My parents returned and were a little surprised to see all that progress. The next day, we went to dinner at the top of big pink, the tallest building in Portland, and the place where Joseph and I had our first date. Joseph showed up in a suit and I got all nervous. He got down on one knee and I said yes. We told my parents we were going to try having a baby together and we even look for a car sit for the car or the boat at the baby zoom site, not to mention all the suppllies for infants we started to buy. My Dad went to the boat store and bought life jackets, a whistle, a flashlight and a fire extinguisher.

Now that Daphne was ready, I registered her and took the mandatory six-hour online Oregon Boater Safety course. The cautionary videos were graphic and entertaining. The test was pretty hard for a poor test taker like me, but I got by with a little help from the internet.

Our maiden voyage was excellent, glorious and fun. The water was silky, the wind was calm and the sun came out to kiss our cheeks and noses. Even with three large people in her, Daphne popped right up on plane and handled beautifully. The houseboats of Sauvie Island were wonderful to spy on from the Multnomah Channel. The barges added excitement to our boating adventure. Everywhere, people were fishing for salmon. When we were refueling, my phone fell in the river and I lost everyone’s number, but it didn’t matter. Not only were we engaged, with maybe a baby in our future – we were afloat!

My dad and Joseph spent the next few days patching tiny holes, covering them with gel coat, and fussing over Daphne. My mom transformed the front garden. I caught up on work. We were all beside ourselves with excitement.

I was supposed to go tuna fishing a few days later. But the wind started blowing 20 knots and the trip was called off. It was sunny and calm and 82 in Portland. The Willamette was glassy. But Joseph was working and the truck was getting worked on, so me and Daphne were stuck on land.

I spent the day at Fisherman’s Marine Supply talking to the 20-year-old fishing specialists behind the counter about how to catch fall Chinook from a little boat in the Columbia. They told me the fish are big, angry and plentiful right now. They’re biting wobblers. Blue is this year’s hot color. I walked out with a river fishing rod with 25 lb. test line, a handful of 6 – 10 oz weights, little green beads, a few specially customized wobbler lures, a 300 foot rope attached to Daphne’s little anchor on one end and a big orange buoy ball with a special pulley system attached and annual fishing licenses for me and Joseph.

Joseph met me at a restaurant by a harbor. I wanted to be on the water. I bounced on my knees on the chair and excitedly regurgitated everything I had learned about how to kill fish around here.

I leapt out of bed early the next morning, fully dressed and ready for battle. We drove 20 minutes north to St. Helens, where the fishing specialists told me to go. Two old fishermen pulled their sturdy aluminum boat out of the water. They were dressed in hunting clothes. They had caught their limit – one Chinook apiece. I was so happy for them.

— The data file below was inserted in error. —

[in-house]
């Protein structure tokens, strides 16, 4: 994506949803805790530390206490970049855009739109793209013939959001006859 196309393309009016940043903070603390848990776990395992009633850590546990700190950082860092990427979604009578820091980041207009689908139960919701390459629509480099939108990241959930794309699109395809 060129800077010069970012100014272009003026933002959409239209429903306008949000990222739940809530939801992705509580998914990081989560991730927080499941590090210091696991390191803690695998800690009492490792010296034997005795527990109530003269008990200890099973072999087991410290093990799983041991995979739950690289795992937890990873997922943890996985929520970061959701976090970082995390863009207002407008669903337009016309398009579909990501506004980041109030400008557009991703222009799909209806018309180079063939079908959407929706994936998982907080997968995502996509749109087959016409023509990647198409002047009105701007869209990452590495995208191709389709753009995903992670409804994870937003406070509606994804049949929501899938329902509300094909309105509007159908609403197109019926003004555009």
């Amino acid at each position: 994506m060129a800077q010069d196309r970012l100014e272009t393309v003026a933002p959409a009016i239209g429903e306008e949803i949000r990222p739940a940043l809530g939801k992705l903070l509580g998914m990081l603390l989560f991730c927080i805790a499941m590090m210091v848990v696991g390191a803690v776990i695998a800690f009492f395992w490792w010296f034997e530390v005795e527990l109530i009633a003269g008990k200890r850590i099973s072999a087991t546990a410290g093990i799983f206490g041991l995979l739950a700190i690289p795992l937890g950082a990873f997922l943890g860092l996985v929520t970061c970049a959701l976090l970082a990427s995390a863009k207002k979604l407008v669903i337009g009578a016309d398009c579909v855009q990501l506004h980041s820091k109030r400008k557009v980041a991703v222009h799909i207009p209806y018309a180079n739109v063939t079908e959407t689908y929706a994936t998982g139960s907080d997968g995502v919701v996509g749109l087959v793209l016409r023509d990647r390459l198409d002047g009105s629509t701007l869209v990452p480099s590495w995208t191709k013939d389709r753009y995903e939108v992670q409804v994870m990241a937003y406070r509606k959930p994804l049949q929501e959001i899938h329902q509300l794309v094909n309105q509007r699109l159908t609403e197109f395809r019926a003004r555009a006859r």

We put Daphne in, puttered away from the harbor and found out that it is called the Mighty Columbia for a reason. The sun was not in a kissing mood and the wind was up. We banged against the current and I worried about my patch job.

With no experienced captain and only an Oregon Boater Safety course, the advice of a pair of 20 year old boys and a few hours of Googling, ‘how to catch fall Chinook in the Columbia’, under our belts, we headed towards the nearest hog line – a crooked line of five boats fishing on a promising ridge in the river.

One boat had just moved out of the hog line and while one guy reeled, the other stood ready with a net. We watched as they scooped the fish. It was a big one! I cheered and gave them the victory sign across the water. Now it was our turn.

What we thought we would do was to drop our anchor 300 feet upriver from the place in the hog line where we wanted to end up, then reverse back into place, drop our line with a 10 oz lead and customized flashing wobbler lure to the bottom and wait for the tip of our line to hit the water. When that happened, we would set the fish, cast off the buoy and one of us would move the boat out of the hog line so that the struggling fish wouldn’t get all tangled up in surrounding fishing lines while the other one of us reeled in the fish.

What really happened was we pulled up about 300 feet in front of one of many hog lines and started bickering about how and when to drop the anchor. Meanwhile, with the anchor dangling in the water about ten feet below the boat, the mighty Columbia carried us past the first hog line and toward a second one. I cranked backwards on the throttle but the boat just wouldn’t go backwards fast enough and we soon lost the ability to adjust our speed at all. The motor quit, the anchor dangled precariously and waves smacked into the back of our boat, which began to fill with water over the top and through a hole in the transom.

Something I did not know then that I know now:
When behind the wheel of a 1961 Dorsett, if one wants to make the boat go backwards, one need not yank backwards on the throttle. Instead, one should press the reverse button, then gingerly push the throttle into a forward position. Yanking backwards on the throttle will break the throttle cable, rendering one incapable of decreasing speed or going into reverse at all.

Something Joseph did not know then that he knows now: